The Consumer Financial Protection Bureau (CFPB) has ordered Citigroup to refund $700 million to customers and slapped the institution with $70 million in fines for "illegal and deceptive credit card practices”.
The penalties are the latest in a series of multimillion dollar settlement actions against credit card issuers in the U.S. for selling "add-on" products like "rush" processing and credit score monitoring. Bank of America was fined and ordered to repay customers last year as was JP Morgan Chase in 2013.
Citigroup will give refunds to 8.8 million customers who paid for add-ons and will pay two $35 million fines to federal bank regulators and the CFPB which was created five years ago by the passing of the Dodd-Frank law that made huge changes to the financial industry in the wake of the 2008 financial meltdown.
News of the penalties did not affect Citigroup shares today which rose 27 cents in midday trading on an overall broad market decline.
Richard Cordray, CFPB Director said "We continue to uncover illegal credit card add-on practices that are costing unknowing consumers millions of dollars. This is the tenth action we've taken against companies in this space for deceiving consumers."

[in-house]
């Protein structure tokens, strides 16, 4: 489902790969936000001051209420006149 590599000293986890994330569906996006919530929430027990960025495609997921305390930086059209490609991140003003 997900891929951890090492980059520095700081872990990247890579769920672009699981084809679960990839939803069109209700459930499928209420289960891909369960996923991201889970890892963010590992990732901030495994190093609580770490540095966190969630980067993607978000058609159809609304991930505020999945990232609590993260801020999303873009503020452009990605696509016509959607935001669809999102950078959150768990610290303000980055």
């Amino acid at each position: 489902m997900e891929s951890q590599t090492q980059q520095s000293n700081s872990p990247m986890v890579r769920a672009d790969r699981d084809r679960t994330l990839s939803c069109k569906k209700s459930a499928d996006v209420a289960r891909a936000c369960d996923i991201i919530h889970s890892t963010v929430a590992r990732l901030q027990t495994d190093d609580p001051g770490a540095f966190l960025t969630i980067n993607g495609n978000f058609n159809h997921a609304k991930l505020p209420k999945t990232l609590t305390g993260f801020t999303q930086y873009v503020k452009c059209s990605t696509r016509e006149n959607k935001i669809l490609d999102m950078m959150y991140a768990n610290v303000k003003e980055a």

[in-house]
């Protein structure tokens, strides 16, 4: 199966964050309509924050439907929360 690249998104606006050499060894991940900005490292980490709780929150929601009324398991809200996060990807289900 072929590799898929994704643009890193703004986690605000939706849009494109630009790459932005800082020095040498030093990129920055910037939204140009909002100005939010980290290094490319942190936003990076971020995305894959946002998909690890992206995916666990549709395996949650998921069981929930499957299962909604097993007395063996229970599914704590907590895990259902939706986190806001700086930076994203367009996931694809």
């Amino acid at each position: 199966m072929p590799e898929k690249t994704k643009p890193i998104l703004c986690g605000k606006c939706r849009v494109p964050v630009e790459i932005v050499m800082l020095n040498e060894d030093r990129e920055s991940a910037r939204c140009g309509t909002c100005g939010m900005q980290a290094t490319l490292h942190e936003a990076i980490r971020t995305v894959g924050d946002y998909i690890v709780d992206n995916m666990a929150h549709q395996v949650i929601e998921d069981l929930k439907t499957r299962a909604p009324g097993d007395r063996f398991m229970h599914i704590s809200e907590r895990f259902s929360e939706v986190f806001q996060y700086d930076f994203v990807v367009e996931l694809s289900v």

Some of Citigroup’s illegal activities dates back to 2000.
CFPB records show that in one case Citigroup telemarketers sold consumers identity theft protection services using a 30 day free trial which did not even exist, and signed up customers for add-ons when it was unclear if the customers had even agreed to the purchase. The organization even sold non existent credit monitoring services and misrepresented consumers by charging an $14.95 "expedited" payment fee when no-fee options were available.
Nick Bourke of Pew Charitable Trusts said "Add-on services, for the most part, provide no benefit to consumers and people should be very careful to sign up for them."
He said although credit card providers have mostly ended the practice, some high-cost installment loan providers or payday lenders still sell the add ons.